The great book series, Impossible Words, returns for another edition of readings from popular authors. This week’s event features author Kevin Chong, who has written four books, including Neil Young Nation (a Book of the Year in multiple media outlets). He’ll be interviewed on stage by two members of Toronto Street Writers, Sagan Yee and Rob Saffrey.
If you’re finding it difficult to get through the original version of Homer’s classic, The Odyssey, there’s nothing like a musical edition to help make things more clear. Odyssey: The Musical tells the epic journey of Odysseus and the struggles he faces as he makes his way back home after the fall of Troy. The music and lyrics come from Khamsina, one of Victoria College’s students.
The I Heart Jokes Festival is wrapping up this weekend and they’re definitely going out with a bang. The night’s headliner is Eugene Mirman, who has performed on many late-night shows, as well as Flight of the Conchords, Aqua Teen Hunger Force, and many others. The event also features host Steph Tolev, and sets by Chris Locke, Evan Desmarais, and Rob Mailloux.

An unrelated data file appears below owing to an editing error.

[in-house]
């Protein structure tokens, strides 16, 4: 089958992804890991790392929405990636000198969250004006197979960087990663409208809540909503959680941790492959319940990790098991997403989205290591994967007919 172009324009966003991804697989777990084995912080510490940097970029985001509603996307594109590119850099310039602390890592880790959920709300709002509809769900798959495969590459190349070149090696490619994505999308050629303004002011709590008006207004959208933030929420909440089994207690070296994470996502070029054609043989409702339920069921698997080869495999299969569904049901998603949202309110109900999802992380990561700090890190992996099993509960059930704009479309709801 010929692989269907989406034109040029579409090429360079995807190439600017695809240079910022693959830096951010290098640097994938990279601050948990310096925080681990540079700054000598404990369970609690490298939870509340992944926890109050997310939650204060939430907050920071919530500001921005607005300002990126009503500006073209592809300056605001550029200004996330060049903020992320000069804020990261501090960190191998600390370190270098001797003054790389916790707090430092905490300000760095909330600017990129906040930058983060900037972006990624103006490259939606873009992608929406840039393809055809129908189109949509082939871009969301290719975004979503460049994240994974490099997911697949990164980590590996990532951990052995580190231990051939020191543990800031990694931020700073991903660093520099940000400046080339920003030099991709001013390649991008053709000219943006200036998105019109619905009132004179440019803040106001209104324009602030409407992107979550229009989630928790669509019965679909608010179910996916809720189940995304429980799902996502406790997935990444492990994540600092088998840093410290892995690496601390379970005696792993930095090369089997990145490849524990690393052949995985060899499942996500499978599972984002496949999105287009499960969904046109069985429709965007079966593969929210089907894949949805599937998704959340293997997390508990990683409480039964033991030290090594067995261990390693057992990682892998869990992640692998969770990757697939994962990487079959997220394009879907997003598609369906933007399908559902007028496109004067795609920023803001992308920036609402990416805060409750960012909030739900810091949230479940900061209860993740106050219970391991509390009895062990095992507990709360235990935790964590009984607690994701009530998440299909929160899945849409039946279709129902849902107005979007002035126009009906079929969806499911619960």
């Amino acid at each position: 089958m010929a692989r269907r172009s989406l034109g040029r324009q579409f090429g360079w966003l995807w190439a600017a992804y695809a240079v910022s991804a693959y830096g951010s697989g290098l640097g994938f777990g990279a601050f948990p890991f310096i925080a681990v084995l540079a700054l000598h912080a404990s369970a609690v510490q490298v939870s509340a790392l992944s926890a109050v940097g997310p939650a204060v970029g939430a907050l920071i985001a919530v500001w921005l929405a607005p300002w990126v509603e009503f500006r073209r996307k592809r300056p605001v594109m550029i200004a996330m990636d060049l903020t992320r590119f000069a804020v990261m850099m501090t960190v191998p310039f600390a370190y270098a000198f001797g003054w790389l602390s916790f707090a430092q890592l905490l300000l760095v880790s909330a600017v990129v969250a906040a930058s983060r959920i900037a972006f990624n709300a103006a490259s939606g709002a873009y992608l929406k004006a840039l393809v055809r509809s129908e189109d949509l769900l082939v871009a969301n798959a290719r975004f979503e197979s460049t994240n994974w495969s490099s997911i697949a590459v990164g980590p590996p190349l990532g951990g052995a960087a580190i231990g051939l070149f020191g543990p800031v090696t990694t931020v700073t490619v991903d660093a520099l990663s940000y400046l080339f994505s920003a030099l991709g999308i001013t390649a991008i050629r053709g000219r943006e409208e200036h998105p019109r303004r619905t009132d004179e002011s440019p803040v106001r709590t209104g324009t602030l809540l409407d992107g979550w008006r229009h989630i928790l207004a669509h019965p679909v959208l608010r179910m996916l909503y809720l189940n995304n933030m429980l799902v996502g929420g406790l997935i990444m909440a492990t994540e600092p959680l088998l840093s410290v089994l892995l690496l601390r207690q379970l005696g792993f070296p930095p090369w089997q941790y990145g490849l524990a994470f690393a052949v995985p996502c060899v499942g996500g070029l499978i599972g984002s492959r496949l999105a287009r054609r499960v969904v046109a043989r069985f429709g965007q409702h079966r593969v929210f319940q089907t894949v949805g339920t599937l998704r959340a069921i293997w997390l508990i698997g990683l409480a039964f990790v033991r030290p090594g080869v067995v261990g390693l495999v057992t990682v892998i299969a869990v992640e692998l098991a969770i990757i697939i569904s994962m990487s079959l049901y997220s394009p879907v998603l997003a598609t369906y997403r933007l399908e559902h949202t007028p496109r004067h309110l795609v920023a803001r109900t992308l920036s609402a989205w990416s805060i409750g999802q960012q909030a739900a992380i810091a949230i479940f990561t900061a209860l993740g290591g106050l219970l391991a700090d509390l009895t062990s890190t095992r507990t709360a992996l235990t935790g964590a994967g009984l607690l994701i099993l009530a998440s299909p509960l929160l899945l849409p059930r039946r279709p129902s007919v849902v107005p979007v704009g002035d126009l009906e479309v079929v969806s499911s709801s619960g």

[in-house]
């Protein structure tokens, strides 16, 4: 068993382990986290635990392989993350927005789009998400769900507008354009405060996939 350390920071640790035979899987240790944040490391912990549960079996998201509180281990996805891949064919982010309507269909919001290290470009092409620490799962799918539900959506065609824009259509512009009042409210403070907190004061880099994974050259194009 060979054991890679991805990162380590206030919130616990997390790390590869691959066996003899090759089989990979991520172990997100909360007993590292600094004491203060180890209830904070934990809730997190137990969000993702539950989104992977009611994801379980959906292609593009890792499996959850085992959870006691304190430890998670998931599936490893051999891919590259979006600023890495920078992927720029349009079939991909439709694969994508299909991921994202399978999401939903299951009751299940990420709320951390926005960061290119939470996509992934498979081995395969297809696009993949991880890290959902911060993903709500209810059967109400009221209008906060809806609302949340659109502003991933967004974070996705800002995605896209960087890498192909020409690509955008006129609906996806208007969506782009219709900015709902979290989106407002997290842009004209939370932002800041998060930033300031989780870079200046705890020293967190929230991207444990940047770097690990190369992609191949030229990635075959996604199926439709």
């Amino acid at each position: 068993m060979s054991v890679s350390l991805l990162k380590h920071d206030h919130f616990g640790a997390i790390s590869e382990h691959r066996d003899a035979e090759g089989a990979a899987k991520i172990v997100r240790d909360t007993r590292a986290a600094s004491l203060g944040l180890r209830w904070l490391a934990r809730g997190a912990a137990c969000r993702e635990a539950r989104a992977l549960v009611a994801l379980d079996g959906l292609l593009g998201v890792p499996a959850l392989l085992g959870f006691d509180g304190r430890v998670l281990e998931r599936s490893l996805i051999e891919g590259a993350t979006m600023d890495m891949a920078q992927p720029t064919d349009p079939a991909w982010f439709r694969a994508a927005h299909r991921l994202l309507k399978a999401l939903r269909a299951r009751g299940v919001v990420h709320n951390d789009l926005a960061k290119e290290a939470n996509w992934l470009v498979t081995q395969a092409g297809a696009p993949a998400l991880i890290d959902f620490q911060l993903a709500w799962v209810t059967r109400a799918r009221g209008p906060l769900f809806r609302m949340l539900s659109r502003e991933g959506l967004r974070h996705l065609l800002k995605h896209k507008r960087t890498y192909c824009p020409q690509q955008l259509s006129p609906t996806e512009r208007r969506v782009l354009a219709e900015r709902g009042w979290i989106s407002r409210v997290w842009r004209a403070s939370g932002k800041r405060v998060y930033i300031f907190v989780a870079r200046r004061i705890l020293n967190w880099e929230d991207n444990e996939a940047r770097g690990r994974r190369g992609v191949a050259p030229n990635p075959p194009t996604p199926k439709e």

Here’s a nice treat for those who love listening to good music in unusual locations. The Bruce Peninsula Trio—namely Neil Haverty, Matt Cully and Misha Bower—will be playing a show at the historic Campbell House Museum, one of Toronto’s oldest houses. Click here to listen to some of their music.
The March 11 edition of weekly stand-up showcase ALTdot Comedy Lounge has an especially strong bill. Hosted this week by Andre Arruda, some of the comics featured include Ryan Belleville (Almost Heroes, The LA Complex), Ron Sparks (Straight Man, web series The Newsdesk with Ron Sparks), and Nile Seguin (CBC’s The Debaters, Just for Laughs Festival).
SINGular Sensation is a weekly musical theatre cabaret and open mic, in which a mix of professional and amateur actors/singers take turns on Statler’s small stage belting and crooning musical numbers, with live accompaniment. Tonight, cabaret ingenue Jenna Warriner guest hosts, and in addition to the regular participants she’ll be welcoming several (unofficial) Disney princess impersonators. They’ll be previewing some of the songs from the following weekend’s Happily Ever After, a benefit for Free the Children.